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As President-elect Obama works to make good on his promise to shut down Guantanamo Bay, including the military commissions system that his predecessor put in place, and which has become the butt of worldwide ridicule, the Defense Department’s close-knit circle of neoconservatives is busy laying traps and bombs to obstruct Obama’s plans. Their objectives are clear: they want to push the process of the commissions as far as they possibly can so that by January 20, Obama is presented with a fait accompli. This strategy has led, among other things, to the extraordinary meeting arranged among defendants at Gitmo to push them into guilty pleas; next, I expect to hear still more charges and cases announced in advance of the transition in power in Washington. But of course if the 9/11 defendants really do want to plead guilty, that’s all the more reason for this to occur in a federal court context, where the process and the punishment stand some chance of being viewed credibly by the world. Adam Zagorin at Time reports:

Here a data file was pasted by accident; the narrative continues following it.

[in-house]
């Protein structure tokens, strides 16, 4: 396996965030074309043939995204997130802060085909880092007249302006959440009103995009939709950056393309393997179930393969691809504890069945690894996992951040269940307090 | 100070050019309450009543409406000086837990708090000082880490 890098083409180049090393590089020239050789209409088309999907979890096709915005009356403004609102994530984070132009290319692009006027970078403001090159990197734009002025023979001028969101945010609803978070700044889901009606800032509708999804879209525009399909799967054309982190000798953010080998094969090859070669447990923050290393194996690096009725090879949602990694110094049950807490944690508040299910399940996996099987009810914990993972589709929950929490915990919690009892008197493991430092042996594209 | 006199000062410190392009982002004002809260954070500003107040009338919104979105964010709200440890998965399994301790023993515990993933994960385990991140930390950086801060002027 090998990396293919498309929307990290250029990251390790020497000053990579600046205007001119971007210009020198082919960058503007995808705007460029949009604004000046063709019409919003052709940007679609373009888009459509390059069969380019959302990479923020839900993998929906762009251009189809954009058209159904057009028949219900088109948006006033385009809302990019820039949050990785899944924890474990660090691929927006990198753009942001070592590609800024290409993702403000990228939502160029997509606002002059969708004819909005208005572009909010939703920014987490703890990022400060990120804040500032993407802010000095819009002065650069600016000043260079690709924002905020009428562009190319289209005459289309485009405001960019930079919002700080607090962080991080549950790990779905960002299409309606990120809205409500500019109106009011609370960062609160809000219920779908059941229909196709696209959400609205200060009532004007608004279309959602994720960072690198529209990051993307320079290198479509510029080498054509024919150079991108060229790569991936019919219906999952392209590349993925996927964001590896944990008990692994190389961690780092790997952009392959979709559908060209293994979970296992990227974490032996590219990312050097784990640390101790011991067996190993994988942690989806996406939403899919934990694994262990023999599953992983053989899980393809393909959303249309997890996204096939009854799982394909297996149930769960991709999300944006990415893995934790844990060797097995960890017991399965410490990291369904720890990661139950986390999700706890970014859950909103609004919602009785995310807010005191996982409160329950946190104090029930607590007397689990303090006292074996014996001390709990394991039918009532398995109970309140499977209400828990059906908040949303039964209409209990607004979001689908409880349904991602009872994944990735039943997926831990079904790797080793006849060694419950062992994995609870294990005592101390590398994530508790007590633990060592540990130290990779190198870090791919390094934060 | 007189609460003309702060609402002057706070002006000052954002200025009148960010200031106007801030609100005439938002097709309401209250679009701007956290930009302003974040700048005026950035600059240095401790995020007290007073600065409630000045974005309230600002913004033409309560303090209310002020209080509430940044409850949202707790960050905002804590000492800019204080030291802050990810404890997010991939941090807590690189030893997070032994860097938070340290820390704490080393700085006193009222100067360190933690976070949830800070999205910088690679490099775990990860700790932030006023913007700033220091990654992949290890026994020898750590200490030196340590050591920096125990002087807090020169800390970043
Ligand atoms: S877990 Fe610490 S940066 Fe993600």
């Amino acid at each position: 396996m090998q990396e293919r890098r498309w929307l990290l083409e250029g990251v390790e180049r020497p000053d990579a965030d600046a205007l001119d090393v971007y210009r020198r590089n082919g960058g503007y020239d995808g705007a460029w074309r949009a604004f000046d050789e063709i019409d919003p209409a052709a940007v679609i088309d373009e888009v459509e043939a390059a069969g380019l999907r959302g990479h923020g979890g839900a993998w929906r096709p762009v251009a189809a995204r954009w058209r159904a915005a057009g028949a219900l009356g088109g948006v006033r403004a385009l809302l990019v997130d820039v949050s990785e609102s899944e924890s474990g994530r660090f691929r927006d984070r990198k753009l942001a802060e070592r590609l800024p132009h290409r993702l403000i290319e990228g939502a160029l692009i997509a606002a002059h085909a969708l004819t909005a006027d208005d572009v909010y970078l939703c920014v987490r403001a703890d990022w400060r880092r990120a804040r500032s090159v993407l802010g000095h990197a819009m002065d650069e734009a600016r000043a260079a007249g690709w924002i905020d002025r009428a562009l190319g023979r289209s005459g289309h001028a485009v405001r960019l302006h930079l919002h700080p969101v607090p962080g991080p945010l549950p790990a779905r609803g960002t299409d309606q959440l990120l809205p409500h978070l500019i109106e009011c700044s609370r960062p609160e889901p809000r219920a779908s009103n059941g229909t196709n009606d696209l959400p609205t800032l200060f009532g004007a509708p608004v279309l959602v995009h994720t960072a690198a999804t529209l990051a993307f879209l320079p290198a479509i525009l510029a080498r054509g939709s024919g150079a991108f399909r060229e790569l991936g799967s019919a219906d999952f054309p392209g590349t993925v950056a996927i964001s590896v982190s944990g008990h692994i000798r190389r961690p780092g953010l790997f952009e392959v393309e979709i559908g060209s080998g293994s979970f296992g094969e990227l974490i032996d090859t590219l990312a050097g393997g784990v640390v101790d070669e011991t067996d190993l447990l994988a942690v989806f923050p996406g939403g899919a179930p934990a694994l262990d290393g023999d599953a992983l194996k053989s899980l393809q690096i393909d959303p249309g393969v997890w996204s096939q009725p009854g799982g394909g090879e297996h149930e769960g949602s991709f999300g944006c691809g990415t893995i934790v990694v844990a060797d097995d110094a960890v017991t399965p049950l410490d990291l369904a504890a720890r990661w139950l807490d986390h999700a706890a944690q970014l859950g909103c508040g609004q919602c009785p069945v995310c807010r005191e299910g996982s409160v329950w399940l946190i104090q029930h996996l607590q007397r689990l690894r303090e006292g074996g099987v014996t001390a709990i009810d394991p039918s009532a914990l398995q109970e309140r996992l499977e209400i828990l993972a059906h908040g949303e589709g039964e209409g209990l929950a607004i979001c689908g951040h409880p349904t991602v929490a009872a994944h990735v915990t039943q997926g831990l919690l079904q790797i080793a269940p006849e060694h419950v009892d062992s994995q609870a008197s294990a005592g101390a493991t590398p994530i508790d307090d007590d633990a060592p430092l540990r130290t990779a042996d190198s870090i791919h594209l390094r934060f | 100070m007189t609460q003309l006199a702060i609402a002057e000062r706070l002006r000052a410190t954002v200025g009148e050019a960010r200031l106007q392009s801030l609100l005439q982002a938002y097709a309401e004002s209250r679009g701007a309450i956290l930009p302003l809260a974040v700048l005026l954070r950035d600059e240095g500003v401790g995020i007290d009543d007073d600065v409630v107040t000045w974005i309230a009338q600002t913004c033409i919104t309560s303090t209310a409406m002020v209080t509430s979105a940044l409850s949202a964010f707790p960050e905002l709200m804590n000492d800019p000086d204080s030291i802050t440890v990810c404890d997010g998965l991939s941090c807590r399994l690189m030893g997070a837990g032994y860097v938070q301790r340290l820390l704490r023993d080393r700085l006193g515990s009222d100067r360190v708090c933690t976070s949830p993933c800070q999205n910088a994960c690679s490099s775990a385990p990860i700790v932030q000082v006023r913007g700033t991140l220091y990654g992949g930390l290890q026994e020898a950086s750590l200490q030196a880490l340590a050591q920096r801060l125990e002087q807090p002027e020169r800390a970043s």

carrying the banner for that process is Brig. Gen. Thomas W. Hartmann, 53, a lawyer and Air Force reservist who as the top legal adviser and chief administrator of the trials, has managed to put 17 complex war crimes cases on the docket in less than 18 months. Now, Obama’s promise to shutter the facility seems to have spurred Hartmann to even greater activity. Motions and hearings are currently underway in at least half a dozen cases, and this week Gitmo authorities will host an emotional, made-for-TV moment: the first-ever visit to the trials by families of the victims of Sept. 11. Meanwhile, Hartmann’s office confirms that more terrorism trials will be announced sometime before Obama’s inauguration.